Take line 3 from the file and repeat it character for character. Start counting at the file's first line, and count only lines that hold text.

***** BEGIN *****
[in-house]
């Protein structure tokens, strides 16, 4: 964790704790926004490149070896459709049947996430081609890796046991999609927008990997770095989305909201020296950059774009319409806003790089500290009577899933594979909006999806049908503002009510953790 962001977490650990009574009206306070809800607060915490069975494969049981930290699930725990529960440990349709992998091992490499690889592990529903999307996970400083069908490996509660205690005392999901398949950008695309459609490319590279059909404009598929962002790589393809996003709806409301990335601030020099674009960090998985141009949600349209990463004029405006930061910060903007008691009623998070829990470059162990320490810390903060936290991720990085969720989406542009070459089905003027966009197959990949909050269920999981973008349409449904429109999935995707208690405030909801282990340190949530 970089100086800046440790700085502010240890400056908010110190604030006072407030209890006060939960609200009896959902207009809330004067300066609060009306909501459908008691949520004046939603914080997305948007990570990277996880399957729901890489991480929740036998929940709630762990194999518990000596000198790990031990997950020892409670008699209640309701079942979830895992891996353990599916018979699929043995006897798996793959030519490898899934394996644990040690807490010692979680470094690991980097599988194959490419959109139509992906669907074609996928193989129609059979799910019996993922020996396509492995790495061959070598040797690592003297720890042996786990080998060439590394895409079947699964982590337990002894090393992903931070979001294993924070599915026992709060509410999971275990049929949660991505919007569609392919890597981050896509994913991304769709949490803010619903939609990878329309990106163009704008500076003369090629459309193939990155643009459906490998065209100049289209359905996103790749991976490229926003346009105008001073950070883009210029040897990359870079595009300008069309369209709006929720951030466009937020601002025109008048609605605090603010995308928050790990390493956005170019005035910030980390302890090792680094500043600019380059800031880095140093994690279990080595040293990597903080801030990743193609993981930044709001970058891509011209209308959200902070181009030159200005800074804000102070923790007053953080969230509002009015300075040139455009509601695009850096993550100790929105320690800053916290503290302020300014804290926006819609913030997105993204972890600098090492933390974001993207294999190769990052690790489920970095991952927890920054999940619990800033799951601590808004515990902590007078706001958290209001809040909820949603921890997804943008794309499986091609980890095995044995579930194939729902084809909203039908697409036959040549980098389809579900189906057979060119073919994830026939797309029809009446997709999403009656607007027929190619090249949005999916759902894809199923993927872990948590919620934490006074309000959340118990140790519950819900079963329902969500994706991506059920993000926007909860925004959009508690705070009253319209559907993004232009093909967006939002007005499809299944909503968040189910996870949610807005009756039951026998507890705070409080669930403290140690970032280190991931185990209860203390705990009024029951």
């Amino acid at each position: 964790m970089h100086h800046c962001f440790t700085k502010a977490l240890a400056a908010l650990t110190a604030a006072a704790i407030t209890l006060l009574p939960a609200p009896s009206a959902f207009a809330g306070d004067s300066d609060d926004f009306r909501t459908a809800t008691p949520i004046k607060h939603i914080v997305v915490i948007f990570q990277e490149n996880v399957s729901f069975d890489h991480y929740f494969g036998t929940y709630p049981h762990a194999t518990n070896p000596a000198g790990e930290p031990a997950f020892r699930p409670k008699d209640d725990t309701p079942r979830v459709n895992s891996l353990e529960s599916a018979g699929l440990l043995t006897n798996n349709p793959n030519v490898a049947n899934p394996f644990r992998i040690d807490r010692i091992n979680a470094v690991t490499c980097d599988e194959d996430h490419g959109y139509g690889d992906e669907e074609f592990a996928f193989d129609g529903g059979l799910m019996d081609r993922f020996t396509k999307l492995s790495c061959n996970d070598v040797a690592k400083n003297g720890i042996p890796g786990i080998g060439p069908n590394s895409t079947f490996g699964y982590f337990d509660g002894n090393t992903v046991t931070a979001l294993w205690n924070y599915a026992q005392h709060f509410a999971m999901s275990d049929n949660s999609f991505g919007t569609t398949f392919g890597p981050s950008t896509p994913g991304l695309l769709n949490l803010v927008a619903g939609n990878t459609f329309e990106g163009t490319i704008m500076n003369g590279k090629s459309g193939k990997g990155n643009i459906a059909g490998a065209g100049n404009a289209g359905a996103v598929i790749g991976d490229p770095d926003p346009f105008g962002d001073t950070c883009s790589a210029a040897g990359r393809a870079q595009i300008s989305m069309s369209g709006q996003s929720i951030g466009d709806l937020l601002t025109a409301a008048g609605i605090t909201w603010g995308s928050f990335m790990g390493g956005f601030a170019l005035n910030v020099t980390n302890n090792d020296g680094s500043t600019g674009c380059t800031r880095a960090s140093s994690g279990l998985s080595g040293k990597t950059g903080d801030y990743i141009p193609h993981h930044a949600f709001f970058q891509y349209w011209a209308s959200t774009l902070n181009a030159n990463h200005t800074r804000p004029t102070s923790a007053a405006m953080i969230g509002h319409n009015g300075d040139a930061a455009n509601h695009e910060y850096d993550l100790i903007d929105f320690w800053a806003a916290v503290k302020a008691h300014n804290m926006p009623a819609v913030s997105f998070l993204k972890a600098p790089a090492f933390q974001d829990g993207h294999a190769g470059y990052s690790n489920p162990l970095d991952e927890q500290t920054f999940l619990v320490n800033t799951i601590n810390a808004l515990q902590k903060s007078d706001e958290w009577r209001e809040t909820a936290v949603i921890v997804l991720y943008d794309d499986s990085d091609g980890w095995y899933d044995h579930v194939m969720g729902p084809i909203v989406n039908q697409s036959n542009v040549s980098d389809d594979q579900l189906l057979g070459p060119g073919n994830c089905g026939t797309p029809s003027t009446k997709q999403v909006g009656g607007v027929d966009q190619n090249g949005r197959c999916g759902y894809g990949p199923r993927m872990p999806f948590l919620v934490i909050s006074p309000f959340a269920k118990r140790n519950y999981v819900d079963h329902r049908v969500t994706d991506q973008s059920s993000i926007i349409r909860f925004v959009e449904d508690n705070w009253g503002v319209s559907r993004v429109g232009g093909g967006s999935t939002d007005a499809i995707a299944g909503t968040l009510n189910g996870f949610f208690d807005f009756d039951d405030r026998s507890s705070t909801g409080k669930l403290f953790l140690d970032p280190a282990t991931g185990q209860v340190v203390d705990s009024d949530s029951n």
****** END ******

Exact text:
């Amino acid at each position: 964790m970089h100086h800046c962001f440790t700085k502010a977490l240890a400056a908010l650990t110190a604030a006072a704790i407030t209890l006060l009574p939960a609200p009896s009206a959902f207009a809330g306070d004067s300066d609060d926004f009306r909501t459908a809800t008691p949520i004046k607060h939603i914080v997305v915490i948007f990570q990277e490149n996880v399957s729901f069975d890489h991480y929740f494969g036998t929940y709630p049981h762990a194999t518990n070896p000596a000198g790990e930290p031990a997950f020892r699930p409670k008699d209640d725990t309701p079942r979830v459709n895992s891996l353990e529960s599916a018979g699929l440990l043995t006897n798996n349709p793959n030519v490898a049947n899934p394996f644990r992998i040690d807490r010692i091992n979680a470094v690991t490499c980097d599988e194959d996430h490419g959109y139509g690889d992906e669907e074609f592990a996928f193989d129609g529903g059979l799910m019996d081609r993922f020996t396509k999307l492995s790495c061959n996970d070598v040797a690592k400083n003297g720890i042996p890796g786990i080998g060439p069908n590394s895409t079947f490996g699964y982590f337990d509660g002894n090393t992903v046991t931070a979001l294993w205690n924070y599915a026992q005392h709060f509410a999971m999901s275990d049929n949660s999609f991505g919007t569609t398949f392919g890597p981050s950008t896509p994913g991304l695309l769709n949490l803010v927008a619903g939609n990878t459609f329309e990106g163009t490319i704008m500076n003369g590279k090629s459309g193939k990997g990155n643009i459906a059909g490998a065209g100049n404009a289209g359905a996103v598929i790749g991976d490229p770095d926003p346009f105008g962002d001073t950070c883009s790589a210029a040897g990359r393809a870079q595009i300008s989305m069309s369209g709006q996003s929720i951030g466009d709806l937020l601002t025109a409301a008048g609605i605090t909201w603010g995308s928050f990335m790990g390493g956005f601030a170019l005035n910030v020099t980390n302890n090792d020296g680094s500043t600019g674009c380059t800031r880095a960090s140093s994690g279990l998985s080595g040293k990597t950059g903080d801030y990743i141009p193609h993981h930044a949600f709001f970058q891509y349209w011209a209308s959200t774009l902070n181009a030159n990463h200005t800074r804000p004029t102070s923790a007053a405006m953080i969230g509002h319409n009015g300075d040139a930061a455009n509601h695009e910060y850096d993550l100790i903007d929105f320690w800053a806003a916290v503290k302020a008691h300014n804290m926006p009623a819609v913030s997105f998070l993204k972890a600098p790089a090492f933390q974001d829990g993207h294999a190769g470059y990052s690790n489920p162990l970095d991952e927890q500290t920054f999940l619990v320490n800033t799951i601590n810390a808004l515990q902590k903060s007078d706001e958290w009577r209001e809040t909820a936290v949603i921890v997804l991720y943008d794309d499986s990085d091609g980890w095995y899933d044995h579930v194939m969720g729902p084809i909203v989406n039908q697409s036959n542009v040549s980098d389809d594979q579900l189906l057979g070459p060119g073919n994830c089905g026939t797309p029809s003027t009446k997709q999403v909006g009656g607007v027929d966009q190619n090249g949005r197959c999916g759902y894809g990949p199923r993927m872990p999806f948590l919620v934490i909050s006074p309000f959340a269920k118990r140790n519950y999981v819900d079963h329902r049908v969500t994706d991506q973008s059920s993000i926007i349409r909860f925004v959009e449904d508690n705070w009253g503002v319209s559907r993004v429109g232009g093909g967006s999935t939002d007005a499809i995707a299944g909503t968040l009510n189910g996870f949610f208690d807005f009756d039951d405030r026998s507890s705070t909801g409080k669930l403290f953790l140690d970032p280190a282990t991931g185990q209860v340190v203390d705990s009024d949530s029951n």